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Publication numberUS6899649 B2
Publication typeGrant
Application numberUS 10/232,088
Publication dateMay 31, 2005
Filing dateAug 29, 2002
Priority dateAug 29, 2002
Fee statusPaid
Also published asCN1251923C, CN1488549A, DE60308969D1, DE60308969T2, EP1394035A2, EP1394035A3, EP1394035B1, US20040043850
Publication number10232088, 232088, US 6899649 B2, US 6899649B2, US-B2-6899649, US6899649 B2, US6899649B2
InventorsTadashi Ichida, Satoshi Kitamura, Haruyuki Takebayashi
Original AssigneeShimano, Inc.
Export CitationBiBTeX, EndNote, RefMan
External Links: USPTO, USPTO Assignment, Espacenet
Motor unit for an assisting apparatus for changing speeds in a bicycle transmission
US 6899649 B2
Abstract
A control apparatus is provided for a bicycle shift control device that uses power from a rotating member to assist the operation of a bicycle transmission, wherein the shift control device includes an input transmission member that requests assistance of the rotating member and an output transmission member that is assisted by the rotating member. The control apparatus comprises an input transmission member drive member that moves at least to a neutral position, to an upshift position and to a downshift position; an input drive member position sensor operatively coupled to the input transmission member drive member; and a motor operatively coupled to the input transmission member drive member. A control unit is operatively coupled to the input drive member position sensor and to the motor to move the input transmission member drive member to at least one of the neutral position, the upshift position and the downshift position.
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Claims(22)
1. A control apparatus for a bicycle shift control device that uses power from a rotating member to assist the operation of a bicycle transmission, wherein the shift control device includes an input transmission member that requests assistance of the rotating member and an output transmission member that is assisted by the rotating member, and wherein the control apparatus comprises:
an input transmission member drive member that moves at least to a neutral position, to an upshift position and to a downshift position;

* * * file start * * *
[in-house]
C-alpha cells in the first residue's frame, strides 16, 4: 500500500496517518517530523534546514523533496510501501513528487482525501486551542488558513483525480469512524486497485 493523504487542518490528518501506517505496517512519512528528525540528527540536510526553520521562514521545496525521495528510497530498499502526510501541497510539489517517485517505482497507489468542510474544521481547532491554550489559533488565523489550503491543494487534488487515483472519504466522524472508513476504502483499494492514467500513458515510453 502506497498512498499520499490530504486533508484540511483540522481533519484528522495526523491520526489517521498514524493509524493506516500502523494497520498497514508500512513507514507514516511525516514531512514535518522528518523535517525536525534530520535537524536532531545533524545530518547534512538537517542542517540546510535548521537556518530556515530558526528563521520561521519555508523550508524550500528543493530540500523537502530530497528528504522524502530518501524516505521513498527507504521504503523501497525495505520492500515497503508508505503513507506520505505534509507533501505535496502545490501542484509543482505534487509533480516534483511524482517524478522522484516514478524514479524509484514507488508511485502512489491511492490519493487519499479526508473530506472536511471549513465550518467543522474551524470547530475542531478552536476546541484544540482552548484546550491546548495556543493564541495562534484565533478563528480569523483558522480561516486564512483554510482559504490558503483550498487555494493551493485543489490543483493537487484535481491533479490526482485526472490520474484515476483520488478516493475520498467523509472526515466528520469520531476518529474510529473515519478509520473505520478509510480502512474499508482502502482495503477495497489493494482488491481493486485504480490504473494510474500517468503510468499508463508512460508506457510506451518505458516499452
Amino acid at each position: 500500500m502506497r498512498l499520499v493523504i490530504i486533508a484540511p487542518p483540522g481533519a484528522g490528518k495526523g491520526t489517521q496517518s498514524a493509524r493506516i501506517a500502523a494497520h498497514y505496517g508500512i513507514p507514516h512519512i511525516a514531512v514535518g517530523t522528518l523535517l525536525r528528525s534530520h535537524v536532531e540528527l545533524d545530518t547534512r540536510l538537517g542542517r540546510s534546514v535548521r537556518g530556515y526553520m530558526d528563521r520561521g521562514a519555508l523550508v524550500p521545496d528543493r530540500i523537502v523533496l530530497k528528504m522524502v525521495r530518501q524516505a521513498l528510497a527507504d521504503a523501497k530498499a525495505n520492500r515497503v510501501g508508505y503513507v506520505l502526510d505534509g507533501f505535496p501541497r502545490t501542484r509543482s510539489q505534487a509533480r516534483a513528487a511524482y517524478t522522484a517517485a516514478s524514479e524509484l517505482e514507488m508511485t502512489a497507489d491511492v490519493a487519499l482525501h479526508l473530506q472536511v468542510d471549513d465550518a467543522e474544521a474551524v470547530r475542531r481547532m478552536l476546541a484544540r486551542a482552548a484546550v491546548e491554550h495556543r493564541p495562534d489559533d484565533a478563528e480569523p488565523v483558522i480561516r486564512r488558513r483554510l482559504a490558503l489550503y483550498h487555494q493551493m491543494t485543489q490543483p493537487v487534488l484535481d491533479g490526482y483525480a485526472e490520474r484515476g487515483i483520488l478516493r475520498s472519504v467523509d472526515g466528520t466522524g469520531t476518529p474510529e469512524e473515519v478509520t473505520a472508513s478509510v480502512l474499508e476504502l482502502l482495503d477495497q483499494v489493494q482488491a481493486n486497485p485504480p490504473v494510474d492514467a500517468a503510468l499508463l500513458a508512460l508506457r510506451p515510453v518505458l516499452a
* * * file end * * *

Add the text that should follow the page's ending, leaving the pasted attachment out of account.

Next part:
an input drive member position sensor operatively coupled to the input transmission member drive member to provide a signal indicating a position of the input transmission member drive member;
a motor operatively coupled to the input transmission member drive member; and
a control unit operatively coupled to the input drive member position sensor and to the motor to move the input transmission member drive member to at least one of the neutral position, the upshift position and the downshift position.
2. The apparatus according to claim 1 wherein the control unit further comprises a motor drive command unit that provides a motor drive command to drive the motor.
3. The apparatus according to claim 2 wherein the control unit causes the motor to move the input transmission member drive member from the neutral position, to one of the upshift position and the downshift position, and back to the neutral position in response to the motor drive command.
4. The apparatus according to claim 3 wherein the control unit causes the motor to move the input transmission member drive member from the neutral position, to the one of the upshift position and the downshift position, and immediately back to the neutral position in response to the motor drive command.
5. The apparatus according to claim 4 wherein the input drive member position sensor comprises:
a neutral position sensor for sensing when the input transmission member drive member is in the neutral position; and
an upshift position sensor for sensing when the input transmission member drive member is in the upshift position.
6. The apparatus according to claim 5 wherein the control unit causes the motor to move the input transmission member drive member from the neutral position to the upshift position in response to the motor drive command, and immediately back to the neutral position when the upshift position sensor senses that the input transmission member drive member is in the upshift position.
7. The apparatus according to claim 5 wherein the motor drive command unit includes a manually operated switch to generate the motor drive command.
8. The apparatus according to claim 4 wherein the input drive member position sensor comprises;
a neutral position sensor for sensing when the input transmission member drive member is in the neutral position; and
a downshift position sensor for sensing when the input transmission member drive member is in the downshift position.